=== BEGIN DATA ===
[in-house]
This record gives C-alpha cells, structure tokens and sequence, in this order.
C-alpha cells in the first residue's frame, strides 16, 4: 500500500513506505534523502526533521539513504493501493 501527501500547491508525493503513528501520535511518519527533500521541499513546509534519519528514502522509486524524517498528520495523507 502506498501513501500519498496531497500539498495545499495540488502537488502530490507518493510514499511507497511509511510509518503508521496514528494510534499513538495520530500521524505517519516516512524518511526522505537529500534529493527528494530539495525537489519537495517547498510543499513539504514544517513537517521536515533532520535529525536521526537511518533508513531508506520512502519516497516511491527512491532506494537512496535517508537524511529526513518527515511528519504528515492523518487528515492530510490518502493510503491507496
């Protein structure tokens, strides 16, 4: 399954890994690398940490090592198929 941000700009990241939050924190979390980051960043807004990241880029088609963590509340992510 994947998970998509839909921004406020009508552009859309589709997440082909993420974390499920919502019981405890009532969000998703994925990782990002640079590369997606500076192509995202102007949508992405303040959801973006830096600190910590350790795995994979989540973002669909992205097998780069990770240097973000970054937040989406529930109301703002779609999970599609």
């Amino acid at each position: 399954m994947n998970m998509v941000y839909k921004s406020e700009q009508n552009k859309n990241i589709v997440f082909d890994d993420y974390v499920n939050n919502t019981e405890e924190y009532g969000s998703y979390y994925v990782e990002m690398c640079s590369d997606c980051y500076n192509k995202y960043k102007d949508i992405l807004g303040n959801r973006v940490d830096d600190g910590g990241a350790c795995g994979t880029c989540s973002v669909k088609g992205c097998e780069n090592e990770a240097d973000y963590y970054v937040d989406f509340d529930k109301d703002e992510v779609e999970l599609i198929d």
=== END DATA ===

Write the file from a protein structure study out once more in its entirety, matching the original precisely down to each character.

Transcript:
[in-house]
This record gives C-alpha cells, structure tokens and sequence, in this order.
C-alpha cells in the first residue's frame, strides 16, 4: 500500500513506505534523502526533521539513504493501493 501527501500547491508525493503513528501520535511518519527533500521541499513546509534519519528514502522509486524524517498528520495523507 502506498501513501500519498496531497500539498495545499495540488502537488502530490507518493510514499511507497511509511510509518503508521496514528494510534499513538495520530500521524505517519516516512524518511526522505537529500534529493527528494530539495525537489519537495517547498510543499513539504514544517513537517521536515533532520535529525536521526537511518533508513531508506520512502519516497516511491527512491532506494537512496535517508537524511529526513518527515511528519504528515492523518487528515492530510490518502493510503491507496
């Protein structure tokens, strides 16, 4: 399954890994690398940490090592198929 941000700009990241939050924190979390980051960043807004990241880029088609963590509340992510 994947998970998509839909921004406020009508552009859309589709997440082909993420974390499920919502019981405890009532969000998703994925990782990002640079590369997606500076192509995202102007949508992405303040959801973006830096600190910590350790795995994979989540973002669909992205097998780069990770240097973000970054937040989406529930109301703002779609999970599609």
């Amino acid at each position: 399954m994947n998970m998509v941000y839909k921004s406020e700009q009508n552009k859309n990241i589709v997440f082909d890994d993420y974390v499920n939050n919502t019981e405890e924190y009532g969000s998703y979390y994925v990782e990002m690398c640079s590369d997606c980051y500076n192509k995202y960043k102007d949508i992405l807004g303040n959801r973006v940490d830096d600190g910590g990241a350790c795995g994979t880029c989540s973002v669909k088609g992205c097998e780069n090592e990770a240097d973000y963590y970054v937040d989406f509340d529930k109301d703002e992510v779609e999970l599609i198929d």